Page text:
You would think Greg Scott was talking about building bookshelves from a box, not installing a solar array on his roof. “Once you know how to build stuff for a reason, you sort of figure out how to build things,” he explains. Scott, together with his do-it-yourself partner Tom Weissert, thinks we can do it, too.
Scott and Weissert have installed both a solar hot water system, which heats water with solar warmth, and a photovoltaic (PV) array, which converts sunlight into electricity, on Weissert’s house in Narberth, and they are close to installing another PV system at Scott’s house in West Philly.
Scott is adamant: This is a project well within the reach of other do-it-yourselfers. “If you want a fully guaranteed, don’t-have-to-think-about-it job, then you should pay the considerable extra cost of using a commercial contractor. However, it is doable as a home project if you have some skills. If you can do work around your house, some plumbing or a little electrical, this is for you.” He continues, assuring that one “can do much of the work and still get a good quality installation for little more than the cost of the components.”
To be fair, Scott and Weissert aren’t the average tinkerers. Weissert has a Ph.D. in physics, while Scott, a man of many gigs, has a background building racecars and teaches high school robotics. He is also a volunteer and part-time teacher with the West Philly Hybrid X team, in which high school students build competitive electric cars. (As if that’s not enough, he also plays at least five instruments in the big band Big Push). With plenty of experience already in computer-aided design, it was relatively simple for him to draw up plans for a solar energy system.
Solar arrays cover almost every shingle on the front of Weissert’s south-facing house, even the slice of pitched roof that extends between the first and second floors. The two hot-water arrays are outnumbered by four of the PV. In 2007, Scott and Weissert began with the hot water, by far the more challenging project.
“We designed our own system and installed it, and got up there on the roof and just did it,” says Scott. “We investigated some of the controllers that were available and thought they were pretty crude, but we had some old controllers [from robotics projects], so we took one and modified it and wrote our own programs for it.”
Solar PV systems, once boutique projects for early adopters, are getting more popular. Yet, as Scott put it, they are still “BMW” projects. “Even with all the government rebates, you’re still looking at about $20,000, and that can take a while to get it back.” Scott and Weissert assumed they could do it themselves for cheaper. “This just can’t cost this much to do,” Scott recalled saying. “If you get it down to around 10 grand, then it starts to get attractive… So, we just kept gnawing at it and gnawing at it, and the final price is under $2.50 a watt,” or about $11,000 in installation costs, thanks in part to a wholesale equipment purchasing arrangement they reached with San Diego-based WholeSolar.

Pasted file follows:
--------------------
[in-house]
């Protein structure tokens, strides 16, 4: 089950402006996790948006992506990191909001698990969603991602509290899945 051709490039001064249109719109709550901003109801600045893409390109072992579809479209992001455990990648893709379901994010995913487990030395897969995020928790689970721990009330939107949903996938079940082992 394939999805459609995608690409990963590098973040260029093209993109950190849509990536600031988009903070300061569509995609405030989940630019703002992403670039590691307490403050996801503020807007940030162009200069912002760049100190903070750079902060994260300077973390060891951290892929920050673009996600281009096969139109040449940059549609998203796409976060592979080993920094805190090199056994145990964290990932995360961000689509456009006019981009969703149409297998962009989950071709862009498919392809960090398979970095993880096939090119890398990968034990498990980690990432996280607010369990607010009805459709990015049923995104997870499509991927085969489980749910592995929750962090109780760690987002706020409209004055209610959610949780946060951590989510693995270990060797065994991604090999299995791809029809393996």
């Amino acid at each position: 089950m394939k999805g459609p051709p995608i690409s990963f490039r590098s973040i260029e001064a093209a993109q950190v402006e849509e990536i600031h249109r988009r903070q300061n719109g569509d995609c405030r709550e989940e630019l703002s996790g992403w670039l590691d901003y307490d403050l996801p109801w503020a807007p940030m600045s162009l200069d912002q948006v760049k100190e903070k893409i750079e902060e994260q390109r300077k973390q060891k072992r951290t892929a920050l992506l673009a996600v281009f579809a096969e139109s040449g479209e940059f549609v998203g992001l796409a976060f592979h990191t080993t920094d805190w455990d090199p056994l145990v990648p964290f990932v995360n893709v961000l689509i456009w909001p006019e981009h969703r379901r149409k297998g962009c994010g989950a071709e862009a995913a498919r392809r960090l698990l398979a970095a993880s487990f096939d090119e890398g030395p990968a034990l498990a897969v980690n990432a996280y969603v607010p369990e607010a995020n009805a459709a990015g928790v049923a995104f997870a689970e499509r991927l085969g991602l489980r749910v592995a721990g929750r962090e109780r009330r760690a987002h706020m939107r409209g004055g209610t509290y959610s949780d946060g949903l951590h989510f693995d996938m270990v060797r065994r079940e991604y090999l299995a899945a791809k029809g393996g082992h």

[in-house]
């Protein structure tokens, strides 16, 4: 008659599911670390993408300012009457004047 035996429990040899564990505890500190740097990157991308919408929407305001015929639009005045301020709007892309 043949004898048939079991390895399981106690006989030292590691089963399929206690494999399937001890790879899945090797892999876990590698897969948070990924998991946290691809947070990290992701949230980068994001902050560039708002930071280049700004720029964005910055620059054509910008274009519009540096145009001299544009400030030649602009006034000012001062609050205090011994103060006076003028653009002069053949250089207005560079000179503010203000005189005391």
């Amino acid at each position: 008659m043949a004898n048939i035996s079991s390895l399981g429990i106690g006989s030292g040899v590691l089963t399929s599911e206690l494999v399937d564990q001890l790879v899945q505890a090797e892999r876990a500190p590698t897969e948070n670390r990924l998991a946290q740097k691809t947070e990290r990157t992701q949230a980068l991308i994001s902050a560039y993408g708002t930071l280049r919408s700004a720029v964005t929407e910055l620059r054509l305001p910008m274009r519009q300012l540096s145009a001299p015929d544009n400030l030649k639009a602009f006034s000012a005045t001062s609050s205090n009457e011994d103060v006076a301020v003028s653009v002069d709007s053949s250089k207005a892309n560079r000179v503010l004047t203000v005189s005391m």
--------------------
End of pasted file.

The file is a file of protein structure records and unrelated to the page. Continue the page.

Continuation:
Recent advances in solar energy technology also facilitated the do-it-yourself approach. Solar panels don’t connect directly to your house’s electrical system or to the grid; the current they generate needs to be mediated by an inverter. This box changes the direct current (DC) coming out of the panels to the alternating current (AC) that powers most of what we use.
Early home-PV systems relied on a single inverter to process the output of all the panels, however many there were. “The problem is that you have to run them in series,” notes Scott. Running panels in a series meant that a decrease in output of one panel would cut the flow from the entire array (think of the old Christmas lights, where one bulb burning out would darken the entire string).
Enter the “micro” inverter. “With micro inverters, each panel has its own inverter,” explains Scott. These smaller, smarter inverters allow installers (whether professional or amateur) to set up the panels in parallel. Now, if the shifting shadow of a utility pole shades one panel, the others can keep right on pumping their electricity into the system.
State tax credits and a change in how PECO accounted for home power generation also made the project easier. “PECO used to buy from you at wholesale and sell at retail, which made the wiring a nightmare.” Now, Scott explains, “they pay at the same rate they charge you. You could do it with one meter; they like to use two, but both are at the same rate. One runs forward and one runs backwards. It’s kind of fun.”
There were concerns about getting permission from Licenses and Inspections, but “it turned out the guy just wanted some drawings,” recalls Scott. The computer-aided drawings sufficed, and he and Weissert also found smooth sailing in the suburbs. “From the township perspective, they were supportive, not a problem at all, and they were equally supportive with the hot water permit.” In both locations, an electrician and solar inspector were needed for the final permit and PECO application for the grid-tie.
Scott’s own home PV project is on hold, pending some other work on his roof. “Our circuits to the attic are already installed. As soon as we can get the roof on, we only need about a day to finish up.”
Scott and Weissert don’t want to stop with their houses; their vision is for a more project-sustainable community model of home PV installation. They’re still hammering out how this would work and are always looking to others for inspiration and help. “I’m not an electrician, I’m not a carpenter,” says Scott. “I want to demystify the process. I’d like to see solar panels on every house in Philadelphia.”